Wednesday, February 20, 2013

Why Programming Environments Matter, Gaming Edition

As I do some posting on another site, I've been running the BGR live stream of the Sony Playstation 4 launch on my second monitor and I've got something to say.

I'm not a "gamer". I stopped playing games back in 1999 when I found that I had lost yet another weekend to Quake and Tomb Raider. I spent innumerable hours playing Quake, TR, Doom (and many others -- the late 1990s were kind of slow for me, socially speaking) on my Micron Pentium II. Before that, Falcon 3.0 (and Commander Keen and Wolfenstein 3D) on my Northgate 386/33. In medieval times, Ultima on my Mac Plus and Adventure on my Atari 2600 occupied my time. I was never all that good, but the games absorbed my brain in a way that TV never did. I had to stop playing games because I didn't do much else in 1999, besides go to work.
Since then, I have watched developments in game hardware and software from the sidelines. I do have some observations about the situation with the forthcoming PS4 and XBOX 720 consoles and I'm interested in how the competition between Sony and Microsoft plays out
It's interesting to me that the much-hyped (back then) "Cell" and "Xenon" microprocessors (Sony and Microsoft, respectively) have been dumped in favor of x64. The older consoles both used parts derived from PowerPC architecture. When those consoles were released, there was a lot of gushing over "lifelike" animation and how powerful the chips were. (I'm sure that the stuff shown at Sony's launch today will look awesome. A year from now, what you see today will look weird. Ten years from now, it will look crappy. People's ability to detect animation seems to improve just as fast as the technology improves. Much like nuclear fusion and rocket boots, real-time, life-like animation is always a few years off into the future.) Additionally, it was alleged that both companies minimized piracy threats by using an unusual (meaning not x86) architecture.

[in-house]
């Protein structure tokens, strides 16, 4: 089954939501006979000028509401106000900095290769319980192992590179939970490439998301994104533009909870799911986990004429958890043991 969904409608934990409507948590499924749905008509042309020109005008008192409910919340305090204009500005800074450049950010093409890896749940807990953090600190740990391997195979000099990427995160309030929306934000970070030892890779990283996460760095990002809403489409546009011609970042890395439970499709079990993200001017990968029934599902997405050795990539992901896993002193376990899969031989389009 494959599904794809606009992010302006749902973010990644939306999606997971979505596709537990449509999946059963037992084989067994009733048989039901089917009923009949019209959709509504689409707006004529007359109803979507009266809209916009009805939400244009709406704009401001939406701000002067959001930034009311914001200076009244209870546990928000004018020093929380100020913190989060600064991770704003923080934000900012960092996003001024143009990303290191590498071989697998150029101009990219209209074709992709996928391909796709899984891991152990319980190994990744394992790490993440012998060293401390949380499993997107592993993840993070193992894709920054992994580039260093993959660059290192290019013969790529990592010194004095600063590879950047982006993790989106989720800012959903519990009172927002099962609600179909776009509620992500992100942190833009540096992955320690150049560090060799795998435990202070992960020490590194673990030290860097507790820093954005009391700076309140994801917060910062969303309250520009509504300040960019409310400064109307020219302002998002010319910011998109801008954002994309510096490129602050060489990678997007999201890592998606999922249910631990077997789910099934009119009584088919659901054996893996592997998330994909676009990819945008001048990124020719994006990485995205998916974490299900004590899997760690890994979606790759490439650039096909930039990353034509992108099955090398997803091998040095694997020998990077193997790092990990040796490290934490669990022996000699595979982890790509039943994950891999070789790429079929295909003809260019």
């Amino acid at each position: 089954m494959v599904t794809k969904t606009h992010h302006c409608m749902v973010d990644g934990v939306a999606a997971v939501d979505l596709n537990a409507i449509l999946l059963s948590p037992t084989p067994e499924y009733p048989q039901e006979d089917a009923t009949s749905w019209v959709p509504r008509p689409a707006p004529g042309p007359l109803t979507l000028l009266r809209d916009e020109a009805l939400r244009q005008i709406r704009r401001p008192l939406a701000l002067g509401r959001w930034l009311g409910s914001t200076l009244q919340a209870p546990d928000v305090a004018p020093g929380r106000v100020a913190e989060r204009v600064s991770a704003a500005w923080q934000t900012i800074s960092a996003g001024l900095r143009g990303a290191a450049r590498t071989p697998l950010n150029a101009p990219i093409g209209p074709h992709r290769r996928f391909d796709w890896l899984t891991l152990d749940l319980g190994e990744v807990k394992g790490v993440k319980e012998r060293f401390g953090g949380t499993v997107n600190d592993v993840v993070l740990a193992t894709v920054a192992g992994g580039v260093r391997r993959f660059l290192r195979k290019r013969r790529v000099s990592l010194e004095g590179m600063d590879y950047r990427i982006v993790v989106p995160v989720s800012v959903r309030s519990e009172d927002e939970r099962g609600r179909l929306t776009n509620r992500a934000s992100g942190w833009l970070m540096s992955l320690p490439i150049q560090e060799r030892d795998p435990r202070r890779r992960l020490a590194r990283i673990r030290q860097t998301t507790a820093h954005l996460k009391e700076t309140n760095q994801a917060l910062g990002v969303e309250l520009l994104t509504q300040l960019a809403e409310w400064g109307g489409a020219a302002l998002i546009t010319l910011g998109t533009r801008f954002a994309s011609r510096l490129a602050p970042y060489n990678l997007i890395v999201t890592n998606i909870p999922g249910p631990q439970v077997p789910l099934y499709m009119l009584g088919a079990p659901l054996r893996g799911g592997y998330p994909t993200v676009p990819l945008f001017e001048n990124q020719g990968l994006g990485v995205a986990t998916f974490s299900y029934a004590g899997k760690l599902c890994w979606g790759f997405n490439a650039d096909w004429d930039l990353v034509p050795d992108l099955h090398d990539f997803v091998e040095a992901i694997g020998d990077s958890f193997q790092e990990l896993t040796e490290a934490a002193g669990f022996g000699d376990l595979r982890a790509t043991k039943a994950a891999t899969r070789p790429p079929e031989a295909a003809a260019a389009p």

PowerPC chips were originally designed to be a scalable family of commodity, general-purpose parts. They were used in Macs, in various industrial situations and as on-board computers in vehicles. PowerPC didn't pan out and it isn't a viable option anymore. It hasn't been an option for serious computing since before Apple did away with them in 2006. Several years later, both high-end console companies are moving to x64. I presume that they have something up their wizardly (crypto) sleeves to clamp down on the pirates.